Across the street from Bayer Farm, Diego Mariscal, 4-H program assistant, has been collaborating with Sheppard Elementary School. It is one of several schools in the county providing 4-H afterschool clubs and other 4-H programs designed to nurture the next generation of Latino leaders. Last spring, Mariscal worked with families to build a 4-H soccer league for elementary school children. Parents, college and high school students were trained by 4-H to teach children teamwork, soccer skills and healthy eating habits. More than 200 new underserved youth participated in 4-H programs in Sonoma County during the 2018-2019 year.
A few of the soccer players, proudly wearing their green 4-H soccer uniforms, told the group what they liked about 4-H. 4-H All Star Corrianna E., who participates in the 4-H teen program, shared her experience in 4-H and expressed gratitude to the program for helping her overcome her shyness to become a strong public speaker. Corrianna's mother, Naomi Edwards, also shared her experience as 4-H Council President for Sonoma County.
When new landowners ask Gorman for advice, he refers them to Steven Swain, UCCE environmental horticulture advisor, who advises small parcel land managers in Sonoma County on managing the land for fire and wildlife. “Without UCCE, where would they turn?” Gorman asked, adding that people from private companies may have recommendations that may not be in best interest of the land.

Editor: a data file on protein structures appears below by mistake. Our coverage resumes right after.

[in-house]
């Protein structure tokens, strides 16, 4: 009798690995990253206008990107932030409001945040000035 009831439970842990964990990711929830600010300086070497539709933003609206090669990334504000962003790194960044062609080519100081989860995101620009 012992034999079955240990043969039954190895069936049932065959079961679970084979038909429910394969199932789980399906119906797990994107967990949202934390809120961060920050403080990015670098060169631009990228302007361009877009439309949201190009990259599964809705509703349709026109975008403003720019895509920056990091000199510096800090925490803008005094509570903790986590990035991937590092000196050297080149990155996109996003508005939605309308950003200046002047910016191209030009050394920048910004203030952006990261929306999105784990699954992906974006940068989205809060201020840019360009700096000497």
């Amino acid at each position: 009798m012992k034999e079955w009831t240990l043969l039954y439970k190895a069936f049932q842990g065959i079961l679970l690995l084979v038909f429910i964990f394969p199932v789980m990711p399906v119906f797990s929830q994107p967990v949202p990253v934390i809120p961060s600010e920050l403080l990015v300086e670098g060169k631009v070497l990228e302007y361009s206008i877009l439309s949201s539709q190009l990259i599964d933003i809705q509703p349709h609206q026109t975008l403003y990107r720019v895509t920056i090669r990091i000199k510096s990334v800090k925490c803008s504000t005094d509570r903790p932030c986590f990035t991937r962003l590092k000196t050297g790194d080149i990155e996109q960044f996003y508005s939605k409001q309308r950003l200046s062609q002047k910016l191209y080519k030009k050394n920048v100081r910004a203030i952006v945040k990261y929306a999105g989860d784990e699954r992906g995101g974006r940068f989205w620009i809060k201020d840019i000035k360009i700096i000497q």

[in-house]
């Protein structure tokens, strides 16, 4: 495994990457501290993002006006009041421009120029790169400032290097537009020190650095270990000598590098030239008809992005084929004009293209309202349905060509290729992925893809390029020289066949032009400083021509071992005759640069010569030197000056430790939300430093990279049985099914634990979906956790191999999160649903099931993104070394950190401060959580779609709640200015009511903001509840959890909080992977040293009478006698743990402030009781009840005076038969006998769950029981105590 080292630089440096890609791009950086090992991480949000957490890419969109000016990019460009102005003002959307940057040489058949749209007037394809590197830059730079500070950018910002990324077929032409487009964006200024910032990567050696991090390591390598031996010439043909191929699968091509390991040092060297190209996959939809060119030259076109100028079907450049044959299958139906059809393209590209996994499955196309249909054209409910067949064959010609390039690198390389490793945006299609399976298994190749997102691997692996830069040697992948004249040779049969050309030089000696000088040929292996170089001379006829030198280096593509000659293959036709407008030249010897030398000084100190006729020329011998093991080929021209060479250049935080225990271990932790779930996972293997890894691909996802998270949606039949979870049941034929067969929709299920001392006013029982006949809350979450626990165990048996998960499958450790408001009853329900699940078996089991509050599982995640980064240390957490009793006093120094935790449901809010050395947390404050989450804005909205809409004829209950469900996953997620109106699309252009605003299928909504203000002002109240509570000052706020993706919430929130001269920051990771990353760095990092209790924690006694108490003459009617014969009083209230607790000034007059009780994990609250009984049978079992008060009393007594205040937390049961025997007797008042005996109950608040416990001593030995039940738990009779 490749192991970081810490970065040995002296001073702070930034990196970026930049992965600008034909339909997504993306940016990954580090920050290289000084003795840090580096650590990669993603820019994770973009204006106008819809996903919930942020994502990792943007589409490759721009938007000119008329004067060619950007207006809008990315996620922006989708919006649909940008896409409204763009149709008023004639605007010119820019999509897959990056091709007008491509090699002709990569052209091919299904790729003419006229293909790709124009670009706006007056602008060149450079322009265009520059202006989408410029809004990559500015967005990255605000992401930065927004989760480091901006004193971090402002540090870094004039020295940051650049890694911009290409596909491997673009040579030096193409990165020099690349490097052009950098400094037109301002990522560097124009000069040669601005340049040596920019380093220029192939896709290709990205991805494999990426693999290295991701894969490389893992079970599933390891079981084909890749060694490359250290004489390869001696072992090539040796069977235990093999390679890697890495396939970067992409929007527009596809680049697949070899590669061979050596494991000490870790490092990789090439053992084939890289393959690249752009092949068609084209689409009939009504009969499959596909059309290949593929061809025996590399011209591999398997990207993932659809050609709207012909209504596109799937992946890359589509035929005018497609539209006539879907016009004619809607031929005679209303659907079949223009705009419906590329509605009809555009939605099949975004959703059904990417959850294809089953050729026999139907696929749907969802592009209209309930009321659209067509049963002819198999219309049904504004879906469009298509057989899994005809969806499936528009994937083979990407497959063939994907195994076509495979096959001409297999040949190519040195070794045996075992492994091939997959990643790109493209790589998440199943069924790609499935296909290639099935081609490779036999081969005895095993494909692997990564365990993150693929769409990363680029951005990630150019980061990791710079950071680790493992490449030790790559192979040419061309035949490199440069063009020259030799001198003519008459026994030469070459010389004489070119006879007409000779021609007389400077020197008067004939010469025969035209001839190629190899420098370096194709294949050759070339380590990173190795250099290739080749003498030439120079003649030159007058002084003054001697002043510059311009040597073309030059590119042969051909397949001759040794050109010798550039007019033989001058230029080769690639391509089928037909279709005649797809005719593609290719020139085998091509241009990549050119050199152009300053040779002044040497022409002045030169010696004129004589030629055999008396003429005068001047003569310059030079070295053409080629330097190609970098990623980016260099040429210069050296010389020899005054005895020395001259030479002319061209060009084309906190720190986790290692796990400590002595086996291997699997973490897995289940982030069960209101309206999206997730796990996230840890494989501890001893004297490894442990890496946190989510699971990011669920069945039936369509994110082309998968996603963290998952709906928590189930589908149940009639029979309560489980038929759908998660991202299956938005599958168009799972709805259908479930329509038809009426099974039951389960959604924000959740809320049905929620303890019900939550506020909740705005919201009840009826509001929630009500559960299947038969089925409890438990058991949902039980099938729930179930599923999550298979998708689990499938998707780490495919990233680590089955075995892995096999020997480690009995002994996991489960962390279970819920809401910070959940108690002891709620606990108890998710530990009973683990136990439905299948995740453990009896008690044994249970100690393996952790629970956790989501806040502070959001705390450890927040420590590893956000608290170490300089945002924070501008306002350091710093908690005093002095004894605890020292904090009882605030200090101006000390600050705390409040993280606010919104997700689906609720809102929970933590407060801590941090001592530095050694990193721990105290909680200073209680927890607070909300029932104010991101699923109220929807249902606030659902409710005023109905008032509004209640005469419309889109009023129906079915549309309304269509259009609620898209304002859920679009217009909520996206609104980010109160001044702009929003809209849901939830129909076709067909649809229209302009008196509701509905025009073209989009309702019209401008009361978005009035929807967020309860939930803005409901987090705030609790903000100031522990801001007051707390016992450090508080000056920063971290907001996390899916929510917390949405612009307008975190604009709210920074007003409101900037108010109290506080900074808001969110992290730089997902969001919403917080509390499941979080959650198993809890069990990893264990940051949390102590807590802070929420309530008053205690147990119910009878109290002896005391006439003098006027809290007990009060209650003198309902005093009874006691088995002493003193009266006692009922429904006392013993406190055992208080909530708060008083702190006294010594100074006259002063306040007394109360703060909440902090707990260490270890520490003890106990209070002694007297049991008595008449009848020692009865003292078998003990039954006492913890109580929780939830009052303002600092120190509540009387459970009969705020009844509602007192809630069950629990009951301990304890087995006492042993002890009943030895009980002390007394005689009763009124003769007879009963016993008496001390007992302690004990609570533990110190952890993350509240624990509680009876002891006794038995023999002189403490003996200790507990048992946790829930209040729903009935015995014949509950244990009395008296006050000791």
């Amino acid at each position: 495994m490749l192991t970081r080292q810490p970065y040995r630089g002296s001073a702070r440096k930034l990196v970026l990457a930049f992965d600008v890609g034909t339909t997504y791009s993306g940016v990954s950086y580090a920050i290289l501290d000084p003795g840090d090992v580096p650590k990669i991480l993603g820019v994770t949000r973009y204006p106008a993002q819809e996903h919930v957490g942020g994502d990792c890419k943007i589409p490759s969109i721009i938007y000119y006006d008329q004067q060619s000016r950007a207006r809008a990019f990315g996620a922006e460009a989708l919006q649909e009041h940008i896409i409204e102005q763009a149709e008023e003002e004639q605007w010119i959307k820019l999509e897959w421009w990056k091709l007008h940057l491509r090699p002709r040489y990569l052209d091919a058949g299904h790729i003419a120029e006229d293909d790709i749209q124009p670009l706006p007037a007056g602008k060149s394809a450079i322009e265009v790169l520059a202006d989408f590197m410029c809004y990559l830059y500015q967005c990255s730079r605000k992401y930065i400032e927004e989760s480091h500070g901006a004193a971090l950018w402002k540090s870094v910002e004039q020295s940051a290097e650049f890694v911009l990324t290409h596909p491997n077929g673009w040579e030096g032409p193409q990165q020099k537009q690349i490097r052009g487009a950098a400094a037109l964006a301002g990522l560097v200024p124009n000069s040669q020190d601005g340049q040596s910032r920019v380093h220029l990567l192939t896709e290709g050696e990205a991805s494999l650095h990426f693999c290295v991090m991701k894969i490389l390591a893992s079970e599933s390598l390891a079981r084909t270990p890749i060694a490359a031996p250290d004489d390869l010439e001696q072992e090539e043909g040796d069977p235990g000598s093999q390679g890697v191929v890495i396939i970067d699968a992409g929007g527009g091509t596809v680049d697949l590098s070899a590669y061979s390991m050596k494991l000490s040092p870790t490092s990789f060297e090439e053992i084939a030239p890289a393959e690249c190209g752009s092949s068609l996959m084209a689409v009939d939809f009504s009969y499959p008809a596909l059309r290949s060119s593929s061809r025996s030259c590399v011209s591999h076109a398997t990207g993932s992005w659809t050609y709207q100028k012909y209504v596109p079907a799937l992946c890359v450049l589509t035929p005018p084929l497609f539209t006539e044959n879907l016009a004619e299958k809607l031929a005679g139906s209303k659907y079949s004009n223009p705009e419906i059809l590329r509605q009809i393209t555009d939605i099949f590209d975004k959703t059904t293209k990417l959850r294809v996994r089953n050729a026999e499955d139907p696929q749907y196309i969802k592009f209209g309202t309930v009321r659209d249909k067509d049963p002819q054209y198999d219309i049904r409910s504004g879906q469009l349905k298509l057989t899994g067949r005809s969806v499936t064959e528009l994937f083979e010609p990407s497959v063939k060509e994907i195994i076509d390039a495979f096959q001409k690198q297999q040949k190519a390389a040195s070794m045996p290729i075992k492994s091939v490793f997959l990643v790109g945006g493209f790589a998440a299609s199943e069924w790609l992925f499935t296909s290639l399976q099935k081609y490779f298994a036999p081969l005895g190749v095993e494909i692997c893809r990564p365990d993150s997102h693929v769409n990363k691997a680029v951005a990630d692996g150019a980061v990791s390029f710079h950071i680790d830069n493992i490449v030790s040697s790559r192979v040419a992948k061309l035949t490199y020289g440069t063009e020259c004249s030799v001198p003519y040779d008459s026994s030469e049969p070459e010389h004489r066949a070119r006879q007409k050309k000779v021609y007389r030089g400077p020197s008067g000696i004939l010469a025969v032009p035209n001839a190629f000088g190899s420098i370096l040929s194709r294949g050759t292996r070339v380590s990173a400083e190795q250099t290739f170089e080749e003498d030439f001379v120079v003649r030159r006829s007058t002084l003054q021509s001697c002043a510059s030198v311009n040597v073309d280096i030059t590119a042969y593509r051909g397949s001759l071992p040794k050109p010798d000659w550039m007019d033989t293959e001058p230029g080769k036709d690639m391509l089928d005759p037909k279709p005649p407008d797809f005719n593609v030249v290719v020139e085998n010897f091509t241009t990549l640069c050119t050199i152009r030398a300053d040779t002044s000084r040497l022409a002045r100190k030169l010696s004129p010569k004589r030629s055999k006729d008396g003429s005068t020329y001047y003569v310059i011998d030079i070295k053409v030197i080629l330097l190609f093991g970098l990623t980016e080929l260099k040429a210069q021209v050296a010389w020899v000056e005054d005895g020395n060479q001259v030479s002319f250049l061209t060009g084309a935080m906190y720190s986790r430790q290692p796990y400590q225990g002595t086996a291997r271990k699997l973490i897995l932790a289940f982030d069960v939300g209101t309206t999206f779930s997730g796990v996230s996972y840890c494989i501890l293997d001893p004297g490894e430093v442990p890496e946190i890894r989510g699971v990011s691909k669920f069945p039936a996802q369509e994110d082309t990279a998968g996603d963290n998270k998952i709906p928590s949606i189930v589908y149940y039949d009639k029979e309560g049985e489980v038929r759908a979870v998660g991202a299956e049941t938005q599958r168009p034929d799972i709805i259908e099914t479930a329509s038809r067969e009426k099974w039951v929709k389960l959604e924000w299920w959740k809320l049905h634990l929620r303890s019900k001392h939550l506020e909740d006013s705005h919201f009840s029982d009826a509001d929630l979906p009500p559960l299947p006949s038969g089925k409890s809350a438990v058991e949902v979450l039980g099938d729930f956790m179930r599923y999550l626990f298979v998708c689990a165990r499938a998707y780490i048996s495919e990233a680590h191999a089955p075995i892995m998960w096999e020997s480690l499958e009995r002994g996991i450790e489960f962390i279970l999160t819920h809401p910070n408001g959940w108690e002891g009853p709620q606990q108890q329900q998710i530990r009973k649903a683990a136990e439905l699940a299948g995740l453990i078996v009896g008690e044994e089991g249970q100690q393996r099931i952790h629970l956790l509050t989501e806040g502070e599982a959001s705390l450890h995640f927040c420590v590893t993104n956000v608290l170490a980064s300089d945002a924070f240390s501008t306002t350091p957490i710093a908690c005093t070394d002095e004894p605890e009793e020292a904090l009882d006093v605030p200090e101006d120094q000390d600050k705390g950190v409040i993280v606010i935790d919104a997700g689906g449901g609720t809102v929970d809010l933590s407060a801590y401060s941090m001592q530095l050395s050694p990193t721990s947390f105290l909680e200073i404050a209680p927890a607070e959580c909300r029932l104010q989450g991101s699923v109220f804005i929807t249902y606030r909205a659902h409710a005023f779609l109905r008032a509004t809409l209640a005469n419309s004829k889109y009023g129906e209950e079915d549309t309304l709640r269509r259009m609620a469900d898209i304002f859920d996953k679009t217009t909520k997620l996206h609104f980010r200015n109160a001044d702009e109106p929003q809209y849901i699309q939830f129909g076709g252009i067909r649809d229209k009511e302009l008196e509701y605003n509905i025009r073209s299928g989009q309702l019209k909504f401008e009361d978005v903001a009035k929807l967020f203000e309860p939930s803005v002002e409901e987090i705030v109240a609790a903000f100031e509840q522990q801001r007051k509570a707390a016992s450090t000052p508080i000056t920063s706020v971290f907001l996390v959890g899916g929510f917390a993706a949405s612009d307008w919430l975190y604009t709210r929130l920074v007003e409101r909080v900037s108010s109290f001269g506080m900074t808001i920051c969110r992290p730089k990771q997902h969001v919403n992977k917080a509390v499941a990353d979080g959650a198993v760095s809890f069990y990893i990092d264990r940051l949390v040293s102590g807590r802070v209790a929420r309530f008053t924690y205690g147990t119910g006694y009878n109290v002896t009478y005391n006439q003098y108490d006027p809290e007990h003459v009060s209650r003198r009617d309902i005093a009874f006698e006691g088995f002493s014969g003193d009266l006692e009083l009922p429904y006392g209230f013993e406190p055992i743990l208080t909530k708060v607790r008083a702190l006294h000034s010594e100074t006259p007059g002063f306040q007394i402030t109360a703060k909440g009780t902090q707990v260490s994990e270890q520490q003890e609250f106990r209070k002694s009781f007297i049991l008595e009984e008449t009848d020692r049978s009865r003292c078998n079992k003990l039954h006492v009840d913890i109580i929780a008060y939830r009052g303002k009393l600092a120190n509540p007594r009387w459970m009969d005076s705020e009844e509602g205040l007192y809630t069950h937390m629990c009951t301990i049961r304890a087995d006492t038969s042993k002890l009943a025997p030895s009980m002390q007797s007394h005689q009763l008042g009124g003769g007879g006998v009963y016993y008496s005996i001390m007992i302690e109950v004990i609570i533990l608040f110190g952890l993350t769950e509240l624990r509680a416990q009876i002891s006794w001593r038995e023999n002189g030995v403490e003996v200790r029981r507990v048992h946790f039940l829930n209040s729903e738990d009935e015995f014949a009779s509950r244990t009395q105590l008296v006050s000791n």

Larson introduced new UC IPM advisor Cindy Kron, who succeeds recent retiree Lucia Varela. Kron is launching an IR-4 project to study pesticides for olives, which isn't a big enough market to interest private investment in research. She's also monitoring pears for brown marmorated stink bug because early detection is key to controlling the pest. Spotted lanternfly isn't in California yet, but grapes are among its favorite hosts so Kron is working with UC Master Gardener volunteers and other community members to watch for the exotic pest.
The Kincade Fire destroyed fences and scorched the rangeland at Stuhlmuller Vineyards, forcing Gorman to sell the cattle. He showed the group where the fire failed to advance at the fire break created by the lush vineyards. As a result of the Kincade Fire, Gorman wasn't able to sell his petite verdot, chardonnay and cabernet grapes to wineries. To prove to the insurance company that smoke damaged the crop, his crew picked 30 tons of grapes for testing.
During and after the devastating fires in the North Bay, Larson, who is also a UCCE livestock and range management advisor, assisted livestock owners to gain access to their burned properties; this ensured their animals got food and water. She also organized resource meetings for landowners affected by fires, helping them apply for funding from government agencies and insurance companies for animal, forage and facility losses.
Larson also said her new grazing database Match.Graze has been well-received by ranchers and landowners in Sonoma and Marin counties who want to use grazing to reduce fire fuels. Land managers and grazers can sign up at ucanr.edu/matchgraze to hire sheep, goats, cattle and horses to manage fire fuels.
The regent tours in Sonoma Country and Fresno County were coordinated by Anne Megaro, government and community relations director. She is planning future tours for regents at UC South Coast Research and Extension Center and other locations in the spring.